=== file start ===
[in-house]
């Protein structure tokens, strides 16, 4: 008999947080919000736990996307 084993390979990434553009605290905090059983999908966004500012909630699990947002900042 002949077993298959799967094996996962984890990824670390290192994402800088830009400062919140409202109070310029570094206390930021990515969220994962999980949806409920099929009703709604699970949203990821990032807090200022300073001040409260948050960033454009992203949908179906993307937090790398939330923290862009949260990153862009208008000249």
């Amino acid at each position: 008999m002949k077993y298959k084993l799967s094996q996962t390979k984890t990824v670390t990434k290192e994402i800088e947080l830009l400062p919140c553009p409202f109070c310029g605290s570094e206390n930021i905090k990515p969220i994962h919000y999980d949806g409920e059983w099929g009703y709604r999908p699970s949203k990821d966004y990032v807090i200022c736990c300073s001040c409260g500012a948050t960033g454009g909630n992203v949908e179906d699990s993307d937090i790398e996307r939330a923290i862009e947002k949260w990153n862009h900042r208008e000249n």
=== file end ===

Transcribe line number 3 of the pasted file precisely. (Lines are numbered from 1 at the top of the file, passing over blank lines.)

């Amino acid at each position: 008999m002949k077993y298959k084993l799967s094996q996962t390979k984890t990824v670390t990434k290192e994402i800088e947080l830009l400062p919140c553009p409202f109070c310029g605290s570094e206390n930021i905090k990515p969220i994962h919000y999980d949806g409920e059983w099929g009703y709604r999908p699970s949203k990821d966004y990032v807090i200022c736990c300073s001040c409260g500012a948050t960033g454009g909630n992203v949908e179906d699990s993307d937090i790398e996307r939330a923290i862009e947002k949260w990153n862009h900042r208008e000249n």